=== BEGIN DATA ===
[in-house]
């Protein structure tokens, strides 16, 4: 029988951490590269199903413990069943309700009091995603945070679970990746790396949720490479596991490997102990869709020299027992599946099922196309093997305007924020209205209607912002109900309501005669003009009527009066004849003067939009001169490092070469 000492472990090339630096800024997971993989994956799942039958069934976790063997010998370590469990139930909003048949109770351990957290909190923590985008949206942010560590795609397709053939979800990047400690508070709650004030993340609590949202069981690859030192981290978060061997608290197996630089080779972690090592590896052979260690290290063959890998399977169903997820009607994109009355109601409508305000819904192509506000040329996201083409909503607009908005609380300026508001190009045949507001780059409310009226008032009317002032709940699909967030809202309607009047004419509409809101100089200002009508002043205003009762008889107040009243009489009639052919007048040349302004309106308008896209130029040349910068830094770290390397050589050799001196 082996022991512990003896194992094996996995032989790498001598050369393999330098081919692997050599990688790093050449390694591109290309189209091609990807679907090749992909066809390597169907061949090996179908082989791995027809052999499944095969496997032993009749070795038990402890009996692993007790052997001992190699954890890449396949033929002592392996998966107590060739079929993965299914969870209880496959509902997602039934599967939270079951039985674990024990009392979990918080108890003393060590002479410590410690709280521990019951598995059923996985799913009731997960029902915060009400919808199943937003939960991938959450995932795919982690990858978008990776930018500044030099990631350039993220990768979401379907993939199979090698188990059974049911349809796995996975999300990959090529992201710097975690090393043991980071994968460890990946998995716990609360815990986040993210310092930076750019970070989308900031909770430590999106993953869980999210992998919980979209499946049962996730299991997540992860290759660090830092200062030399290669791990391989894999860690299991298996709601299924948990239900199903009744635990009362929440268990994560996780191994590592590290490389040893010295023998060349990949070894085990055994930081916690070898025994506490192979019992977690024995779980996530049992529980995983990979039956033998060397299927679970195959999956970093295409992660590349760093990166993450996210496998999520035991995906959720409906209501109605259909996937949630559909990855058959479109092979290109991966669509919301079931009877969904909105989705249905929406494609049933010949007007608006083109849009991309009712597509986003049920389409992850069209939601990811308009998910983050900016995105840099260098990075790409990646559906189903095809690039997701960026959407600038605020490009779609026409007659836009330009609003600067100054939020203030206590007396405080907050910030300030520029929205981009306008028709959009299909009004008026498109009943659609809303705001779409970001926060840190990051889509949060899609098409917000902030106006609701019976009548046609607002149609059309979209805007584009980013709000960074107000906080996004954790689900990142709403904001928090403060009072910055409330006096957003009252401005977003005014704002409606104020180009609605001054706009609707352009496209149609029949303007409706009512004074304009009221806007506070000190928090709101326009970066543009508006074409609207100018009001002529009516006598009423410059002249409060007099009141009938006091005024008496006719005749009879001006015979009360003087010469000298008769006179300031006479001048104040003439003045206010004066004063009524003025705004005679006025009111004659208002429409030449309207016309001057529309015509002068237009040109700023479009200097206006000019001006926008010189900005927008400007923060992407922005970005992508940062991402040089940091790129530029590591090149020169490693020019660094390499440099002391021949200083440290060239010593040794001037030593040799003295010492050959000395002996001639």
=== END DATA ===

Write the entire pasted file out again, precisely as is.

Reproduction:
[in-house]
């Protein structure tokens, strides 16, 4: 029988951490590269199903413990069943309700009091995603945070679970990746790396949720490479596991490997102990869709020299027992599946099922196309093997305007924020209205209607912002109900309501005669003009009527009066004849003067939009001169490092070469 000492472990090339630096800024997971993989994956799942039958069934976790063997010998370590469990139930909003048949109770351990957290909190923590985008949206942010560590795609397709053939979800990047400690508070709650004030993340609590949202069981690859030192981290978060061997608290197996630089080779972690090592590896052979260690290290063959890998399977169903997820009607994109009355109601409508305000819904192509506000040329996201083409909503607009908005609380300026508001190009045949507001780059409310009226008032009317002032709940699909967030809202309607009047004419509409809101100089200002009508002043205003009762008889107040009243009489009639052919007048040349302004309106308008896209130029040349910068830094770290390397050589050799001196 082996022991512990003896194992094996996995032989790498001598050369393999330098081919692997050599990688790093050449390694591109290309189209091609990807679907090749992909066809390597169907061949090996179908082989791995027809052999499944095969496997032993009749070795038990402890009996692993007790052997001992190699954890890449396949033929002592392996998966107590060739079929993965299914969870209880496959509902997602039934599967939270079951039985674990024990009392979990918080108890003393060590002479410590410690709280521990019951598995059923996985799913009731997960029902915060009400919808199943937003939960991938959450995932795919982690990858978008990776930018500044030099990631350039993220990768979401379907993939199979090698188990059974049911349809796995996975999300990959090529992201710097975690090393043991980071994968460890990946998995716990609360815990986040993210310092930076750019970070989308900031909770430590999106993953869980999210992998919980979209499946049962996730299991997540992860290759660090830092200062030399290669791990391989894999860690299991298996709601299924948990239900199903009744635990009362929440268990994560996780191994590592590290490389040893010295023998060349990949070894085990055994930081916690070898025994506490192979019992977690024995779980996530049992529980995983990979039956033998060397299927679970195959999956970093295409992660590349760093990166993450996210496998999520035991995906959720409906209501109605259909996937949630559909990855058959479109092979290109991966669509919301079931009877969904909105989705249905929406494609049933010949007007608006083109849009991309009712597509986003049920389409992850069209939601990811308009998910983050900016995105840099260098990075790409990646559906189903095809690039997701960026959407600038605020490009779609026409007659836009330009609003600067100054939020203030206590007396405080907050910030300030520029929205981009306008028709959009299909009004008026498109009943659609809303705001779409970001926060840190990051889509949060899609098409917000902030106006609701019976009548046609607002149609059309979209805007584009980013709000960074107000906080996004954790689900990142709403904001928090403060009072910055409330006096957003009252401005977003005014704002409606104020180009609605001054706009609707352009496209149609029949303007409706009512004074304009009221806007506070000190928090709101326009970066543009508006074409609207100018009001002529009516006598009423410059002249409060007099009141009938006091005024008496006719005749009879001006015979009360003087010469000298008769006179300031006479001048104040003439003045206010004066004063009524003025705004005679006025009111004659208002429409030449309207016309001057529309015509002068237009040109700023479009200097206006000019001006926008010189900005927008400007923060992407922005970005992508940062991402040089940091790129530029590591090149020169490693020019660094390499440099002391021949200083440290060239010593040794001037030593040799003295010492050959000395002996001639």